The Issues Are What Matter
02.18.2004 8:52 PM EST
I wasn't always an idealist — I'll admit it. But in the last presidential election, I finally asked myself why I was willing to compromise.
I remember staring at my absentee ballot past midnight on the day before the deadline, unable to cast a vote for the major-party candidate that I'd decided on a week earlier. After hours of research, I realized that I couldn't bring myself to side with either of the two parties. I could, however, identify with Green Party candidate Ralph
The stumbling block was pragmatism. There was no way Nader was going to win. Was I wasting my vote? The question led me to a new philosophy: I would be lying to myself if I voted against what I believed.
In the end, my candidate lost. He never received the 5 percent he needed to receive extra government funding, and I was teased by friends for my vote. But I never regretted my choice.
If our nation continues to vote pragmatically, there will never be change. Had one congressman not voted for woman's suffrage, for example, the Nineteenth Amendment may never have become law.
The story of how that one vote was cast is one filled with idealism. Originally, the congressman was not going to vote in favor of giving women the right to vote. He deliberated until he received a note from his mother urging him to support women. It was then that he changed his mind — and lost numerous legislative favors.
I owe this man and his idealism. When women became equal to men under the law, we were able to obtain full freedom — socially, politically and economically.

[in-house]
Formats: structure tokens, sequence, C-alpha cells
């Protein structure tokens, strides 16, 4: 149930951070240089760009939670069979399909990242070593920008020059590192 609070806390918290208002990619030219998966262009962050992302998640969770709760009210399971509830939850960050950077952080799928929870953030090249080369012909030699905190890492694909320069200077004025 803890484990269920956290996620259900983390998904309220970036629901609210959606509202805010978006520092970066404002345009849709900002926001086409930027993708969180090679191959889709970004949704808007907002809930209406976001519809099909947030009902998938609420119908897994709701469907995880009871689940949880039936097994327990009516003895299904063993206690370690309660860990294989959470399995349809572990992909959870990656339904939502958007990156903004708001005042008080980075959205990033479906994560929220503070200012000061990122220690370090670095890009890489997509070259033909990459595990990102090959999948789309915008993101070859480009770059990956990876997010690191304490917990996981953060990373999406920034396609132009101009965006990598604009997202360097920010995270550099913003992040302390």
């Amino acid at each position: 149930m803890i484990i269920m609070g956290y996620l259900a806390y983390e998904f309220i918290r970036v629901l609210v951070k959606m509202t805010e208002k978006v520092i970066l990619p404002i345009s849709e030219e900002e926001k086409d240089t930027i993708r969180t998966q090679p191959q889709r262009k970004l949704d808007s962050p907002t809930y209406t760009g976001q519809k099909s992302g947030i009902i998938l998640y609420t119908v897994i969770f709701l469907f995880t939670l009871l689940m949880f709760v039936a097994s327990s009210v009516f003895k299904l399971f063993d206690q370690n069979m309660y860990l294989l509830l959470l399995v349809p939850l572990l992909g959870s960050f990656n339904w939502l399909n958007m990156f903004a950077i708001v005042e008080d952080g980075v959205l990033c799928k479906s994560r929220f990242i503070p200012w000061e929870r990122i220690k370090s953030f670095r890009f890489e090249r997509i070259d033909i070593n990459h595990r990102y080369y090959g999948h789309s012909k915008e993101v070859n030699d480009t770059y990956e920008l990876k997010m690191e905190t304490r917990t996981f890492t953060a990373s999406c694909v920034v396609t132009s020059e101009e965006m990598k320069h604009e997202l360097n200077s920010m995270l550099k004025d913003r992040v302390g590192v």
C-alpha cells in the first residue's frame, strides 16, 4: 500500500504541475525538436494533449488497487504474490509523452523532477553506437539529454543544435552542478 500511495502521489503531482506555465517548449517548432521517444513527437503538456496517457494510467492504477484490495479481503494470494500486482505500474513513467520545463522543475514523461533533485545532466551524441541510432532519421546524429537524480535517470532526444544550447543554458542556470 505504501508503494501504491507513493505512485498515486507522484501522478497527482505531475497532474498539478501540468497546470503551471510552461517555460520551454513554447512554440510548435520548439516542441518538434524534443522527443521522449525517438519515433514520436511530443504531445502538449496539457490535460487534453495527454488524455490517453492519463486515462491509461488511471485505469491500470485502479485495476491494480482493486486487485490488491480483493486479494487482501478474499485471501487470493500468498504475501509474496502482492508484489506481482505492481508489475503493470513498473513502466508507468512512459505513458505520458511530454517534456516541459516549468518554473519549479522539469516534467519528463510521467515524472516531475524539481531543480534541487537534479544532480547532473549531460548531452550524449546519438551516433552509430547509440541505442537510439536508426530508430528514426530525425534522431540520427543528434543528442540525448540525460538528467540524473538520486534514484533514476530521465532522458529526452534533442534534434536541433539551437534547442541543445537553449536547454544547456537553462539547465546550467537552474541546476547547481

Voting pragmatically spawns a political wave that no citizen wants to surf. There are currently two parties. One is commonly said to stand for the left, the other for the right. There is no "moderate" party to represent moderates, who make up 50 percent of the voting population. To limit a voter to two parties is to drive moderation to extinction.
And there is certainly no party that truly reflects or takes into account the issues of my generation.
There are some signs that idealism can beat pragmatism in American politics. In the recent Democratic primaries, Howard Dean got the most publicity from the media and was anointed unstoppable. But voters opted for John Kerry, a candidate who hadn't received as much attention.
In order to make progress, we need to progress ourselves. If we begin voting for our ideals, we can gradually form a more ideal place to live. We can finally stop voting for the preservation of ideas that do not apply to our generation. We will be free.
— Genevieve Wong, Northwestern University's Medill School of Journalism
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